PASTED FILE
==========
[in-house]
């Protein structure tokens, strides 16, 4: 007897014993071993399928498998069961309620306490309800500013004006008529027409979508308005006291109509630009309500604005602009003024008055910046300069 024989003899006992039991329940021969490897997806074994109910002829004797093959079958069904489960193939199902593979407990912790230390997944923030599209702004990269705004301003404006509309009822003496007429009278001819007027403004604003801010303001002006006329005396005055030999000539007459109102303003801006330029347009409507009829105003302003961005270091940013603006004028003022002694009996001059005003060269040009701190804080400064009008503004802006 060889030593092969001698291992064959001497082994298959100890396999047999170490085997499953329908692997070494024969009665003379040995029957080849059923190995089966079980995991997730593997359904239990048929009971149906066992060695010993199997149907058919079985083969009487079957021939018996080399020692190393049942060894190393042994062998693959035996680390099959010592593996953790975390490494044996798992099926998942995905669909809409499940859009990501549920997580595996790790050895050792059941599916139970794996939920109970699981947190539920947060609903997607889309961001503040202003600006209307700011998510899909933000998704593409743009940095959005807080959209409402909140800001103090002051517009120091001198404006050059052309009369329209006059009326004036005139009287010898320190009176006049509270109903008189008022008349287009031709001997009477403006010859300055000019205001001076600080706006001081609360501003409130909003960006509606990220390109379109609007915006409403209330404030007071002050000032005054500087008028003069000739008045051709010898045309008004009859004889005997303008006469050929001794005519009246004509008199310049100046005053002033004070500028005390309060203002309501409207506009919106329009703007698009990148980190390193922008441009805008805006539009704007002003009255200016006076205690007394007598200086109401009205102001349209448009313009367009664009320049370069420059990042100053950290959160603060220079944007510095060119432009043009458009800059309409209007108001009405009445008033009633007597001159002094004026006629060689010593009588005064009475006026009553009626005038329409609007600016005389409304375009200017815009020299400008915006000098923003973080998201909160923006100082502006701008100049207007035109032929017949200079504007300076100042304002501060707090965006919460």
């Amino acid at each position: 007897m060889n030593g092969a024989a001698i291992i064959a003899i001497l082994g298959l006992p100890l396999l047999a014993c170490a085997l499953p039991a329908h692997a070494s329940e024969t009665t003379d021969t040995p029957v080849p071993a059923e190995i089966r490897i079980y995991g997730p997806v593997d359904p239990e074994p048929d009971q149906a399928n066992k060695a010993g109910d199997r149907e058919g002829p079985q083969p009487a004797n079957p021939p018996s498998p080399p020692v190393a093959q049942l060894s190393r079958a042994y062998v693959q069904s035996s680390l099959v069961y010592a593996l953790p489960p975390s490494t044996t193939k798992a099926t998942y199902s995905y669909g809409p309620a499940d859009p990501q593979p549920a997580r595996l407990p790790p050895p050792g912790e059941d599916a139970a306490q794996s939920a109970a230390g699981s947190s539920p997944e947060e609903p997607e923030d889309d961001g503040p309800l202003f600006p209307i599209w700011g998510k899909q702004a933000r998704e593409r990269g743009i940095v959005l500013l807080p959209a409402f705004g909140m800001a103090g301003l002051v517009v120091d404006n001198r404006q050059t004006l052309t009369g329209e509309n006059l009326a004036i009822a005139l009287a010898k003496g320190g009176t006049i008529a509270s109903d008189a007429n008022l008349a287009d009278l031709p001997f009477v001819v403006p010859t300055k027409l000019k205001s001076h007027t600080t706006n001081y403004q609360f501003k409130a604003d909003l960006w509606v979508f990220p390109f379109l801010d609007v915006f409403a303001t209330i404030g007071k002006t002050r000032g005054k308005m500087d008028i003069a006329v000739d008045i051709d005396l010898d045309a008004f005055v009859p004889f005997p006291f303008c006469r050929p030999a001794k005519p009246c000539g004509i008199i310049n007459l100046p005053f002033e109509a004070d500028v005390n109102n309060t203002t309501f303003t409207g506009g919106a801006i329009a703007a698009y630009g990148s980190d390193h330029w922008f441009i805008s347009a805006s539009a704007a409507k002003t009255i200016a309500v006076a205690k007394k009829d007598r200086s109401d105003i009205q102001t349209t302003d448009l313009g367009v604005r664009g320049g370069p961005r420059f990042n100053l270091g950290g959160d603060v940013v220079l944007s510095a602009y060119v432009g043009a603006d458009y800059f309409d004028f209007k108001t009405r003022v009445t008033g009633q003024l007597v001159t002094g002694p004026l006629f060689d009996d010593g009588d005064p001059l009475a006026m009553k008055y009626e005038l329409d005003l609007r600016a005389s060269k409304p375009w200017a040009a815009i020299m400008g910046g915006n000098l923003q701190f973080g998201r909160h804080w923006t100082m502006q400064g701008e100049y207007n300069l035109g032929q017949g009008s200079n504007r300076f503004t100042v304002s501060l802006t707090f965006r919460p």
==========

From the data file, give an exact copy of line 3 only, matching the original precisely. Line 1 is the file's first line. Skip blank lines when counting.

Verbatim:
């Amino acid at each position: 007897m060889n030593g092969a024989a001698i291992i064959a003899i001497l082994g298959l006992p100890l396999l047999a014993c170490a085997l499953p039991a329908h692997a070494s329940e024969t009665t003379d021969t040995p029957v080849p071993a059923e190995i089966r490897i079980y995991g997730p997806v593997d359904p239990e074994p048929d009971q149906a399928n066992k060695a010993g109910d199997r149907e058919g002829p079985q083969p009487a004797n079957p021939p018996s498998p080399p020692v190393a093959q049942l060894s190393r079958a042994y062998v693959q069904s035996s680390l099959v069961y010592a593996l953790p489960p975390s490494t044996t193939k798992a099926t998942y199902s995905y669909g809409p309620a499940d859009p990501q593979p549920a997580r595996l407990p790790p050895p050792g912790e059941d599916a139970a306490q794996s939920a109970a230390g699981s947190s539920p997944e947060e609903p997607e923030d889309d961001g503040p309800l202003f600006p209307i599209w700011g998510k899909q702004a933000r998704e593409r990269g743009i940095v959005l500013l807080p959209a409402f705004g909140m800001a103090g301003l002051v517009v120091d404006n001198r404006q050059t004006l052309t009369g329209e509309n006059l009326a004036i009822a005139l009287a010898k003496g320190g009176t006049i008529a509270s109903d008189a007429n008022l008349a287009d009278l031709p001997f009477v001819v403006p010859t300055k027409l000019k205001s001076h007027t600080t706006n001081y403004q609360f501003k409130a604003d909003l960006w509606v979508f990220p390109f379109l801010d609007v915006f409403a303001t209330i404030g007071k002006t002050r000032g005054k308005m500087d008028i003069a006329v000739d008045i051709d005396l010898d045309a008004f005055v009859p004889f005997p006291f303008c006469r050929p030999a001794k005519p009246c000539g004509i008199i310049n007459l100046p005053f002033e109509a004070d500028v005390n109102n309060t203002t309501f303003t409207g506009g919106a801006i329009a703007a698009y630009g990148s980190d390193h330029w922008f441009i805008s347009a805006s539009a704007a409507k002003t009255i200016a309500v006076a205690k007394k009829d007598r200086s109401d105003i009205q102001t349209t302003d448009l313009g367009v604005r664009g320049g370069p961005r420059f990042n100053l270091g950290g959160d603060v940013v220079l944007s510095a602009y060119v432009g043009a603006d458009y800059f309409d004028f209007k108001t009405r003022v009445t008033g009633q003024l007597v001159t002094g002694p004026l006629f060689d009996d010593g009588d005064p001059l009475a006026m009553k008055y009626e005038l329409d005003l609007r600016a005389s060269k409304p375009w200017a040009a815009i020299m400008g910046g915006n000098l923003q701190f973080g998201r909160h804080w923006t100082m502006q400064g701008e100049y207007n300069l035109g032929q017949g009008s200079n504007r300076f503004t100042v304002s501060l802006t707090f965006r919460p």